To find Longshott, Joe has to leave Vientiane, travelling to Paris, London, New York and Kabul on the trail of the elusive writer, who seems to write about mass terrorist attacks, about a war no one seems to understand. And Joe gradually finds out he, too, is in the midst of a secret war, with people after him, and the border between the two worlds blurring… until he has to face who he himself really is.

I can see why publishers are uncomfortable with this book. It is not only the subject matter – the “War on Terror”, or the war in Iraq and Afghanistan – not just Longshott’s detailed, almost-clinical passages about attacks in Nairobi or Ras-al-Shaitan or the London Underground. It is not just the title, Osama, which makes grown publishers run screaming. We never see Osama bin Laden in the book. We only ever see his shadow. What I think the problem – one of the problems – publishers have is that the book takes place in a shadowy place. Is it real? It is fantasy? One editor went over the manuscript line by line, highlighting changes he would like. Everywhere the book whispers, suggests, hints, the editor wanted the book to shout. To point and say, This is what I mean!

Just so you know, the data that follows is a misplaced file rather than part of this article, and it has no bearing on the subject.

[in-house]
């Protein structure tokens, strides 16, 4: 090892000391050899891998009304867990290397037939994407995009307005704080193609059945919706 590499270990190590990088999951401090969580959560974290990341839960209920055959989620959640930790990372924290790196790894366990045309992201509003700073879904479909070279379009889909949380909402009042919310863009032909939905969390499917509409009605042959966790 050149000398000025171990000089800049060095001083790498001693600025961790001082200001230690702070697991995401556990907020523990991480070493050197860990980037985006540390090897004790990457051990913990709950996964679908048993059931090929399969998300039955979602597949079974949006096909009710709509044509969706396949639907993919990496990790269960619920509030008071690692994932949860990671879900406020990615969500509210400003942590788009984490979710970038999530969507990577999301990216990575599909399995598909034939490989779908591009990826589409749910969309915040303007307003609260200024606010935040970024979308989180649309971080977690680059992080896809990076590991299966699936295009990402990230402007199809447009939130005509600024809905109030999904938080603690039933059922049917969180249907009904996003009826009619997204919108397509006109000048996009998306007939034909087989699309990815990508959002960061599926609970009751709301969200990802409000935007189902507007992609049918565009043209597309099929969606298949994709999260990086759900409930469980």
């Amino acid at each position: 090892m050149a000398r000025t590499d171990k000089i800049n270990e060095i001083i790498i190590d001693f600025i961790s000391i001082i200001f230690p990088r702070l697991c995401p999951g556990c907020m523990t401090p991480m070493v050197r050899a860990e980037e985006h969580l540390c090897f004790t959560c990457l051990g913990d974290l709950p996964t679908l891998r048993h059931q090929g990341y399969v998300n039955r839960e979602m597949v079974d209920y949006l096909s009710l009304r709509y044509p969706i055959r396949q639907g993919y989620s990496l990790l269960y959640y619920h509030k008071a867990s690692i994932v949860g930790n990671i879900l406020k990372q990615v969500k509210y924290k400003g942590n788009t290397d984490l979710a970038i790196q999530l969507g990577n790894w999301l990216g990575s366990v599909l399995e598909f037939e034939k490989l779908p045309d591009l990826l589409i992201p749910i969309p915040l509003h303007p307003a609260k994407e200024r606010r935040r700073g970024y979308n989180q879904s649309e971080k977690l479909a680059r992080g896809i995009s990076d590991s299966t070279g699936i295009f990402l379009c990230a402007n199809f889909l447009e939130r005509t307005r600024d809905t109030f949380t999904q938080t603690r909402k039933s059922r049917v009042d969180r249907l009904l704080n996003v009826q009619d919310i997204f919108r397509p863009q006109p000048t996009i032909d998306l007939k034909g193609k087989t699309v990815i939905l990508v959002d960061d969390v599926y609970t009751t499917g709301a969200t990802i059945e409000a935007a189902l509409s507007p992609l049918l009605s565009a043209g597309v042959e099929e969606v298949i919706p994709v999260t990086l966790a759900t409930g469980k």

It is a book that mixes pulp, and the formula story, with bits of old black and white films, and alternative history, and the ghost story, and a very real, very immediate war and its impact on people’s lives.

And no one’s sure, I think, exactly what to do with it.

At least one editor who loved the book had to reject it because the people from Marketing didn’t know how to market it. Others didn’t understand what was happening in the book. Others still were afraid of bomb threats (I’m not sure from whom). It’s a book that gets praises, but not a contract. Which is fine…